With Pearland’s Stella Roberts Recycling Center and numerous education programs in place to encourage residents to recycle correctly, many of which are run by Keep Pearland Beautiful, the organization that runs the center, the city is depending on residents to take initiative to continue the trend of clean recycling through the effects of different policy changes. Recycling became a topic of debate last year, according to Jordan Fengel, Texas State Alliance for Recycling’s executive director, when China enacted new standards for how much contaminated recycled waste it was willing to buy.

“The people of Pearland have a great resource in Stella Roberts,” said Adrian Hernandez, the executive director of Keep Pearland Beautiful. “We want to make sure people know what’s in place for them.” A common misconception about recycling is that when it gets picked up at the curb, there is a straightforward path for it to become new, ready-to-use products. The reality is a bit more complicated and involves more people along the way, Waste Connections District Manager Abel Moreno said.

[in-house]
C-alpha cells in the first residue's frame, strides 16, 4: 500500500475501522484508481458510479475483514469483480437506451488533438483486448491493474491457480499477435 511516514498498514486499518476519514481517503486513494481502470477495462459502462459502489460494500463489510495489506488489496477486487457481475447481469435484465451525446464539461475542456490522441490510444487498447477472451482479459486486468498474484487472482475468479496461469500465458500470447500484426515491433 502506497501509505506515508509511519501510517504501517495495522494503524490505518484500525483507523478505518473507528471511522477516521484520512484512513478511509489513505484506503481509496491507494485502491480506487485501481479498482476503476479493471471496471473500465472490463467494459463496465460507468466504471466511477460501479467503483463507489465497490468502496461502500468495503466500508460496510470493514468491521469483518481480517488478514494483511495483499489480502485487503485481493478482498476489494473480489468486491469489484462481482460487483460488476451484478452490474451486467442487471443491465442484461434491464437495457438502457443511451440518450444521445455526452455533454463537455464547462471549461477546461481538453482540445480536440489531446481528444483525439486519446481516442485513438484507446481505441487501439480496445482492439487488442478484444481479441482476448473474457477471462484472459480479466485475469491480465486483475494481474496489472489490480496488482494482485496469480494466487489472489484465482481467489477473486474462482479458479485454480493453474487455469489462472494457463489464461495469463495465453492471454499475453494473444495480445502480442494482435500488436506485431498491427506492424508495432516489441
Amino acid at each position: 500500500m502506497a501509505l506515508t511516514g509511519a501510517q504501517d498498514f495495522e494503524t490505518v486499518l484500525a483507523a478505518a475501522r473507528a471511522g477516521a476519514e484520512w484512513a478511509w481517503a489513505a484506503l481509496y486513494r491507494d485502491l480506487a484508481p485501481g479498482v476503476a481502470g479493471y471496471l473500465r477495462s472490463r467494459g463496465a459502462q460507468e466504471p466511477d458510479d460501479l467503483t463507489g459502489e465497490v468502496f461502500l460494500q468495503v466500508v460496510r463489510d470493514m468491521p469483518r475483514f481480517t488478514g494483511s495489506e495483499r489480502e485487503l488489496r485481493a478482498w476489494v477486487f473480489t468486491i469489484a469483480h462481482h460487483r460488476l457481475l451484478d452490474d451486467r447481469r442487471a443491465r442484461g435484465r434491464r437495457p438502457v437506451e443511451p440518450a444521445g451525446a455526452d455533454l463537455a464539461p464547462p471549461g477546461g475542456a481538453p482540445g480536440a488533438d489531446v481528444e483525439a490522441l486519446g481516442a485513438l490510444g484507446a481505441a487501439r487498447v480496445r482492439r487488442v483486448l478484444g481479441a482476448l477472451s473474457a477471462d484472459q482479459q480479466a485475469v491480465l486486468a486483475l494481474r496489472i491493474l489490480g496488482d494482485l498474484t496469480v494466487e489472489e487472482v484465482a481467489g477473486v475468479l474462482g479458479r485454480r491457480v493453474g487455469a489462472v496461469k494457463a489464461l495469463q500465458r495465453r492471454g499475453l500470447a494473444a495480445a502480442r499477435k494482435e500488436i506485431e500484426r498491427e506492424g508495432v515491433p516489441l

Moreno is the Waste Connections district manager for the region that includes Friendswood as well as other cities such as Alvin and Manvel. Friendswood has a contract with Waste Connections to collect and handle curbside garbage and recycling. “We take our recycling the Seabreeze Environmental Landfill, then it’s shipped to Gasmer Recycling Center in Houston, then sold to secondary buyers,” Moreno said. “All these steps have workers and transportation fees. Right now, I’d say it costs three times more to recycle than it does to put it in a landfill.”

After recycling is sorted, it is sold to a secondary buyer responsible for reusing it. For many years, the largest buyer of recycling from America was China because it accepted lower-quality plastics and higher contamination rates, Fengel said. China is still accepting recycled plastics, but its contamination standard is now 0.5%, meaning if a shipment of recycling contains more than 0.5% nonrecyclable waste, it is not accepted. In the average American town, 25% of all recycled items are nonrecyclable waste, according to the website of Waste Management, a waste services company that handles garbage as well as recycling. Moreno said that in his opinion, the cleanest city he handles still has a contamination rate of about 40%.

To read the full story, visit https://communityimpact.com/houston/pearland-friendswood/environment/2019/10/17/pearland-focuses-on-local-recycling-education-in-the-midst-of-industry-changes/.